iVE BEEN MARRIED TO MY HUSBAND FOR 13 YEARS HE GOT HURT ON THE JOB ABOUT FIVE YEARS AGO WHICH LEFT HIM DISABLED. I GOT HIM A LAWYER AND HAVE BEEN TAKEN GOOD CARE OF HIM BUT NOW THAT HE JUST FOUND OUT HES GETTING A LOT OF MONEY HE IS BEING VERY SPITEFUL EVEN TALKIN ABOUT GETTING A DIVORCE
If you are not yet separated, then earnings and compensatory damages for earnings are community property. You don't get a 50 percent issued to you; instead you have an equal community property interest in all of it.
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The money is probably going t be treated as community property... unless it isn't. see http://www.thurmanarnold.com/Family-Law-Blog/2010/January/My-Husband-Is-Receiving-A-Personal-Injury-Settle.aspx
The court can assign the funds as they feel serves the ends if justice, "(b) Community estate personal injury damages shall be assigned to the party who suffered the injuries unless the court, after taking into account the economic condition and needs of each party, the time that has elapsed since the recovery of the damages or the accrual of the cause of action, and all other facts of the case, determines that the interests of justice require another disposition. In such a case, the community estate personal injury damages shall be assigned to the respective parties in such proportions as the court determines to be just, except that at least one-half of the damages shall be assigned to the party who suffered the injuries."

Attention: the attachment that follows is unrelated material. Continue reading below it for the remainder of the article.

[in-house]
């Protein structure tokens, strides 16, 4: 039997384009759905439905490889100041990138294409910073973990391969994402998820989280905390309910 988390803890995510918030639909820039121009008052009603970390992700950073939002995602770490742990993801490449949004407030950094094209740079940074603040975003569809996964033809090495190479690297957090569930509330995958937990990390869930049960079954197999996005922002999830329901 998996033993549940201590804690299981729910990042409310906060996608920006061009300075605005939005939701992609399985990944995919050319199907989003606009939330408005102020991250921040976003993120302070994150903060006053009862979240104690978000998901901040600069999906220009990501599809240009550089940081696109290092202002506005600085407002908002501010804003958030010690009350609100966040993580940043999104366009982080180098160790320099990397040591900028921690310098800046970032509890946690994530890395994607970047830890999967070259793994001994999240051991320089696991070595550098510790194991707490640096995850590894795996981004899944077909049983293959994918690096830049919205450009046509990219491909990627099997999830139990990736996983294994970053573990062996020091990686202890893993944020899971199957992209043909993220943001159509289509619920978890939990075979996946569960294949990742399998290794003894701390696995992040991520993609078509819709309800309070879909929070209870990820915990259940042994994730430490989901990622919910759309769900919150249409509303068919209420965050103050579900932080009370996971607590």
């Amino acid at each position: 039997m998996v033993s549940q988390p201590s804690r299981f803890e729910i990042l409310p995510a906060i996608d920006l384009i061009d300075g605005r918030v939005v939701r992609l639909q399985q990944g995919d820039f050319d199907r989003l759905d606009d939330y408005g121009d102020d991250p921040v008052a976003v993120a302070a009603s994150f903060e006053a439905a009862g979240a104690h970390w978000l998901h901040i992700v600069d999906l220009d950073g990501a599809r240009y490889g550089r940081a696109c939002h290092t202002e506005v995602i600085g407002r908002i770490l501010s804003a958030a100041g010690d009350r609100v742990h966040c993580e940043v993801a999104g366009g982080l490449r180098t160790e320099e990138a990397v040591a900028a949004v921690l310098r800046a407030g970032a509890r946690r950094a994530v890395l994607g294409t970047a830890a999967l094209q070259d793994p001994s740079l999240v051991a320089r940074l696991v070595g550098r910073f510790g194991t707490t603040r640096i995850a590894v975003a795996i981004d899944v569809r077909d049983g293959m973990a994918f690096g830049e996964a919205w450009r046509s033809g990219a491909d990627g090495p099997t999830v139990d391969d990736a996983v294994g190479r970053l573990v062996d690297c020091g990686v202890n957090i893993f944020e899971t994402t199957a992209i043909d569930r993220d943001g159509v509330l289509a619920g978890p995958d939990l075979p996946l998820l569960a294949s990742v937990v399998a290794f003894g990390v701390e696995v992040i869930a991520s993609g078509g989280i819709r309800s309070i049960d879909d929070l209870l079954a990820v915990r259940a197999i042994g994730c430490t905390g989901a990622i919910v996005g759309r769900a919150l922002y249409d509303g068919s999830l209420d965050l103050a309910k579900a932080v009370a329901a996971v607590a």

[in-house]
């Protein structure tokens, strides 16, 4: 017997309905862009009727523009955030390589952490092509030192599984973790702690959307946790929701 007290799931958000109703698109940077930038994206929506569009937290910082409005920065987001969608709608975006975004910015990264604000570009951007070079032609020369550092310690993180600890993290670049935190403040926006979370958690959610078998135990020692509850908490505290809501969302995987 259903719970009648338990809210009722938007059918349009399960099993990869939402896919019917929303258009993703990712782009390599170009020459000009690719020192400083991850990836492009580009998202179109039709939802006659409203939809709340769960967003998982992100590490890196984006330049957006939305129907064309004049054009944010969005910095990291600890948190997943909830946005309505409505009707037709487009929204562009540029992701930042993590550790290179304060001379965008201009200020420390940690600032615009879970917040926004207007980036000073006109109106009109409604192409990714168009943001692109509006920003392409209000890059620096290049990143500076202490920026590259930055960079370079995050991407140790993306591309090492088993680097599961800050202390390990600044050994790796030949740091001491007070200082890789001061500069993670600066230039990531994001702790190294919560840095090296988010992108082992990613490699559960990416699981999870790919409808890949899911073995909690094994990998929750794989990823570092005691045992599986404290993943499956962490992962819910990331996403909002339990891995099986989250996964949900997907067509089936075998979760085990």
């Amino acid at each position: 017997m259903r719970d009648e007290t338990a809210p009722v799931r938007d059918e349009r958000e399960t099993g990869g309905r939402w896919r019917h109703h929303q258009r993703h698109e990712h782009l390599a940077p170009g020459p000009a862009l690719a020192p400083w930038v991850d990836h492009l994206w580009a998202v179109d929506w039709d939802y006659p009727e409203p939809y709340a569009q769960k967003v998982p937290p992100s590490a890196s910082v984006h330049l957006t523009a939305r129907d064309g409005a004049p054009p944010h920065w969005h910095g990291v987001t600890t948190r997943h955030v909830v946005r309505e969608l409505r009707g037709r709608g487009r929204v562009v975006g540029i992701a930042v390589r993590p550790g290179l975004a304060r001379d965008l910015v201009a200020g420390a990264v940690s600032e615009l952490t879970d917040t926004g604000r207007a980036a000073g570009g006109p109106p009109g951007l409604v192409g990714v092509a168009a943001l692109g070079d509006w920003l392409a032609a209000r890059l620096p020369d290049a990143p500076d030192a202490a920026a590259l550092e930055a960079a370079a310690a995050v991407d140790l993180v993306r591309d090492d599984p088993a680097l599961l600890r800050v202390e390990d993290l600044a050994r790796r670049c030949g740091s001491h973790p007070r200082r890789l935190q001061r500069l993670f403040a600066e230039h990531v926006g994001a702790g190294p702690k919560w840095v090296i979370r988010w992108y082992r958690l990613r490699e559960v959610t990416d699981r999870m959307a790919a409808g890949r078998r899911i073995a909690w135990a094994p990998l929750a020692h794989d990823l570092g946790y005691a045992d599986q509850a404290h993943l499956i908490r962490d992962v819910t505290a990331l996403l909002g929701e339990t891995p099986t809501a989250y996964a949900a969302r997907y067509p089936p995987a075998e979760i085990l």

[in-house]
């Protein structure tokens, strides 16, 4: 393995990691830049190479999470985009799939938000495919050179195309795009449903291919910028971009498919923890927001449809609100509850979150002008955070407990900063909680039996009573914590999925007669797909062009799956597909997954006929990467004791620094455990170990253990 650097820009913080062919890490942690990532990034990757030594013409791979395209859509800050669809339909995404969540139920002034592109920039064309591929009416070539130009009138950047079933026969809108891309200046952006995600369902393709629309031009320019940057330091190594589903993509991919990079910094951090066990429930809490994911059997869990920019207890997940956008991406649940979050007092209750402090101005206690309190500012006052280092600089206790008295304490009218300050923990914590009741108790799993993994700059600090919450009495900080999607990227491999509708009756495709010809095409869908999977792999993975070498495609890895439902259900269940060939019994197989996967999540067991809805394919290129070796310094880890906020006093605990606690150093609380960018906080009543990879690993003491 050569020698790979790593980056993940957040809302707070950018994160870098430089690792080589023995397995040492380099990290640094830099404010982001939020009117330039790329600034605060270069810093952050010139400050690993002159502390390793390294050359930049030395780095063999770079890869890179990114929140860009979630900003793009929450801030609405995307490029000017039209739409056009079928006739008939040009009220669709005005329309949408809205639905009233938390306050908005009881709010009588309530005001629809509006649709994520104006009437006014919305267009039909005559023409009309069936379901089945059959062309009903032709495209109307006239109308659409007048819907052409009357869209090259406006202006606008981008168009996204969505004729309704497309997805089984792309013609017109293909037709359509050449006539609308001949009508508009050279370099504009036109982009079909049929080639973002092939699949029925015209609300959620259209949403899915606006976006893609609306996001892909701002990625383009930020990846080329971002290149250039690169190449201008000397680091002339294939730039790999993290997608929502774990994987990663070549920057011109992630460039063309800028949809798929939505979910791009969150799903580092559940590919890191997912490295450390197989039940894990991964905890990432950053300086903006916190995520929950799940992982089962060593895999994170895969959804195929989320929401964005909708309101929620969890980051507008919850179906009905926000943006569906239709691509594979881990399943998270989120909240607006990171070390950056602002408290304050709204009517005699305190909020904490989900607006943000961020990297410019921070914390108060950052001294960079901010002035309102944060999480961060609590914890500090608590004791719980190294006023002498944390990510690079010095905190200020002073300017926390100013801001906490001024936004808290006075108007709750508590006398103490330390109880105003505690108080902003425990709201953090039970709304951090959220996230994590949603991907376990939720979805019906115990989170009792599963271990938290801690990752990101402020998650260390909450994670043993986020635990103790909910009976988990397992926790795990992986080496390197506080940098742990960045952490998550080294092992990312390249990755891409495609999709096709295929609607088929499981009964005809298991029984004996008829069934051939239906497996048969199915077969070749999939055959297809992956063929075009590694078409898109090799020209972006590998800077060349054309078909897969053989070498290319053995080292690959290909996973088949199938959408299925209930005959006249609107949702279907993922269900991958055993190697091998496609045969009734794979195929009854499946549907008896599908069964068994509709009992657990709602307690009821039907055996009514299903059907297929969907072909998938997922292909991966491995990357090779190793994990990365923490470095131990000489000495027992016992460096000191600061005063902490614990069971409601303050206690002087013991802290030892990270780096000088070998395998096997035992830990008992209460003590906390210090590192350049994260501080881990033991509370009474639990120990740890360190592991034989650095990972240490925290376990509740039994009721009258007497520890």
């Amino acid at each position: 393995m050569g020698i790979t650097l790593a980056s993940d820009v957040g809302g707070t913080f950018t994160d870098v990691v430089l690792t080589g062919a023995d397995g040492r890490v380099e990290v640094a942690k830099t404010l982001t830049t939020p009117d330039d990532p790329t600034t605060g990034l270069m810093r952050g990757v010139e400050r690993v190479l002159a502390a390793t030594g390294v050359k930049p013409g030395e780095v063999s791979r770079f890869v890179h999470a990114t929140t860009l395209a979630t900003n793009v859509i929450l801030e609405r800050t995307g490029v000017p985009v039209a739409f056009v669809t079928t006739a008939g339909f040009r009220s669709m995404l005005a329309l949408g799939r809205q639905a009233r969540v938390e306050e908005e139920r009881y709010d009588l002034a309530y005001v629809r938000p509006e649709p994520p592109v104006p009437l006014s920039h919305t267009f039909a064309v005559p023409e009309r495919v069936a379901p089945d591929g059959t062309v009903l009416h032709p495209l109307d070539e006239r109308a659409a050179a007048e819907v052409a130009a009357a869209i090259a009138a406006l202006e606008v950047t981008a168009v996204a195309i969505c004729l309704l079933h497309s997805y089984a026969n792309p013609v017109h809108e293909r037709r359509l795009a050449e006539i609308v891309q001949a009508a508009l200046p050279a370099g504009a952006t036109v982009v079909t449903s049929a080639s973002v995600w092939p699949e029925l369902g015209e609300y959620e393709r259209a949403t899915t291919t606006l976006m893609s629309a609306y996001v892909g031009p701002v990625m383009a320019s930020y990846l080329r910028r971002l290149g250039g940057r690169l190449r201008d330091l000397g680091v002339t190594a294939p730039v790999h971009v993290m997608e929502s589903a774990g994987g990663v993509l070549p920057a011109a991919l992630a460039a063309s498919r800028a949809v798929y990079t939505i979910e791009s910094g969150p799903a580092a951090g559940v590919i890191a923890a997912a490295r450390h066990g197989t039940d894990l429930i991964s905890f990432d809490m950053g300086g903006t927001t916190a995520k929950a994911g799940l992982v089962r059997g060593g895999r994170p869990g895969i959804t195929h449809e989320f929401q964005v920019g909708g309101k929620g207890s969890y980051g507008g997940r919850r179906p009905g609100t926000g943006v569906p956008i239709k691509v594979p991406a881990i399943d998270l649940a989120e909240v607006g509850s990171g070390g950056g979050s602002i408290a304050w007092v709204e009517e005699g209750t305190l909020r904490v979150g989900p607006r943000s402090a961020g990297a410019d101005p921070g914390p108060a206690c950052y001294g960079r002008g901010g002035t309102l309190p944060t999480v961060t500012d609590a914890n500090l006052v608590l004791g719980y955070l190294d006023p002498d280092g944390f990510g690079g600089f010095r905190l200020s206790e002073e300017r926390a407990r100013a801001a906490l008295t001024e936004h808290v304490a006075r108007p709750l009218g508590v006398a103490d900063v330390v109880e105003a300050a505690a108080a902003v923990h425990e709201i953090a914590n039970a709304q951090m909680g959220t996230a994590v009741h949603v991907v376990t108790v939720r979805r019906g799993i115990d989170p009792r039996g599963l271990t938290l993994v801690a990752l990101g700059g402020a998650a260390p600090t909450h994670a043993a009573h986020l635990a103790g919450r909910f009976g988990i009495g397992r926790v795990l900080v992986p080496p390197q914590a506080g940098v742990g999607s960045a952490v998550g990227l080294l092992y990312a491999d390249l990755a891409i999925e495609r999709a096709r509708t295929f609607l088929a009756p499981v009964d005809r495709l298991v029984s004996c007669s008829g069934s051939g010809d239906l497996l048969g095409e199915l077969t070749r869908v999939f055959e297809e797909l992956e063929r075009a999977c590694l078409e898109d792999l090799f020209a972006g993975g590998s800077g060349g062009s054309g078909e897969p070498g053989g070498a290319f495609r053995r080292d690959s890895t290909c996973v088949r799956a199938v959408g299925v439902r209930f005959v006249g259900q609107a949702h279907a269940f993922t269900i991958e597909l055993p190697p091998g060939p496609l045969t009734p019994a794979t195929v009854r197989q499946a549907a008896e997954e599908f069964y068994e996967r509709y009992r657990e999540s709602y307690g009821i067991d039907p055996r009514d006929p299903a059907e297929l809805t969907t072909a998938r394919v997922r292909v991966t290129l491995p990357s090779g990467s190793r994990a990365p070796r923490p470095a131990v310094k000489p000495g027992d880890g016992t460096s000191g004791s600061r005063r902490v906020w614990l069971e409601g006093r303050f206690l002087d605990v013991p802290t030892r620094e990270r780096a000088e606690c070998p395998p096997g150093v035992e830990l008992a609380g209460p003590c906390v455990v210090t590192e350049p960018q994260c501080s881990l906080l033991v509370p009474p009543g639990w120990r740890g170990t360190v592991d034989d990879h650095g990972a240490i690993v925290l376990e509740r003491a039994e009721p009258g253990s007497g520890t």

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You are not entitled to a specific percentage. You may have a community interest in the settlement money however it will depend on various factors including the structure of the settlement. For example, if the settlement is for lost wages which occurred during the marriage then you would be entitled to a community portion of that settlement amount. If the settlement is for items is for future lost wages or pain and suffering, you may not be entitled to that portion of the settlement amount. It may depend largely on the characterization of the settlement proceeds.
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The answers above have been correct, however, I wanted to make it clear to you that the component of compensation which is for the bodily injury itself, and any general damages which accompany it (what non-lawyers call pain and suffering), is typically the separate property of the injured spouse. If it does, in fact, appear that your marriage is heading for a dissolution, you should probably consult with an experienced family law attorney sooner rather than later. You will want to make certain that, before he has a chance to spend through any money received for lost wages/income, that you get your share of it.
This answer is offered for educational purposes only and should not be solely relied upon by the original poster in lieu of obtaining the assistance of a qualified attorney.
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